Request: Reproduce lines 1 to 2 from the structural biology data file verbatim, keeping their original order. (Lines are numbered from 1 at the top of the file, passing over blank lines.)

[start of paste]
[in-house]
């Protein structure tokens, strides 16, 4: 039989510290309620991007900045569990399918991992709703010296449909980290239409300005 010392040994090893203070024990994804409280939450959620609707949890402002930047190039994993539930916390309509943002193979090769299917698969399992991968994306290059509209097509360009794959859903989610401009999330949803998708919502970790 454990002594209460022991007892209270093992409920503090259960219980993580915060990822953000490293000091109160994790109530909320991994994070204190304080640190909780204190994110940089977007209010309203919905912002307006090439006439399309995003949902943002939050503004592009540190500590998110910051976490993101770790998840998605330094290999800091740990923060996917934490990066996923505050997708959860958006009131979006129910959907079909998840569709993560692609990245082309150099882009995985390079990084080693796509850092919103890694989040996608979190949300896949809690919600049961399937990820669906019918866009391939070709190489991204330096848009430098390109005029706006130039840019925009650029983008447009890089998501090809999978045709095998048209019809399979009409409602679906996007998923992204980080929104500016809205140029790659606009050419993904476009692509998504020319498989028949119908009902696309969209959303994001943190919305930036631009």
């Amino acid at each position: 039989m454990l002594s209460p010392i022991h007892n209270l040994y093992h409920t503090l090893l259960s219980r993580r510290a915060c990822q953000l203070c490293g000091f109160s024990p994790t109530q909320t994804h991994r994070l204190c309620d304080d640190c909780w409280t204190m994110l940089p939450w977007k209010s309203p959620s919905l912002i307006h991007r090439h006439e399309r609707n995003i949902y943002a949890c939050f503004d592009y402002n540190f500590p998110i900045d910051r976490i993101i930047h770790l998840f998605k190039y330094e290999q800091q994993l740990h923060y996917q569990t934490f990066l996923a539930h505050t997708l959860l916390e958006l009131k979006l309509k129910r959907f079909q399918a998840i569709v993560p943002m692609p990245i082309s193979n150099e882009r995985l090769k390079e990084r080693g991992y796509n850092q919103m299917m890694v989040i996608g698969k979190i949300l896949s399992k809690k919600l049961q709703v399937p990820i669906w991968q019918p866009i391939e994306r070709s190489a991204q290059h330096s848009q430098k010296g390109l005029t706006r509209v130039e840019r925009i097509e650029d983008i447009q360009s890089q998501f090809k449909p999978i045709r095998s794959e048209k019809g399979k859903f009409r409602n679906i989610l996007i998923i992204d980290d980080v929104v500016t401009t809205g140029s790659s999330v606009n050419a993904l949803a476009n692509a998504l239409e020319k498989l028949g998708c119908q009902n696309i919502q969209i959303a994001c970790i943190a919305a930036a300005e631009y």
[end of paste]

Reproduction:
[in-house]
């Protein structure tokens, strides 16, 4: 039989510290309620991007900045569990399918991992709703010296449909980290239409300005 010392040994090893203070024990994804409280939450959620609707949890402002930047190039994993539930916390309509943002193979090769299917698969399992991968994306290059509209097509360009794959859903989610401009999330949803998708919502970790 454990002594209460022991007892209270093992409920503090259960219980993580915060990822953000490293000091109160994790109530909320991994994070204190304080640190909780204190994110940089977007209010309203919905912002307006090439006439399309995003949902943002939050503004592009540190500590998110910051976490993101770790998840998605330094290999800091740990923060996917934490990066996923505050997708959860958006009131979006129910959907079909998840569709993560692609990245082309150099882009995985390079990084080693796509850092919103890694989040996608979190949300896949809690919600049961399937990820669906019918866009391939070709190489991204330096848009430098390109005029706006130039840019925009650029983008447009890089998501090809999978045709095998048209019809399979009409409602679906996007998923992204980080929104500016809205140029790659606009050419993904476009692509998504020319498989028949119908009902696309969209959303994001943190919305930036631009």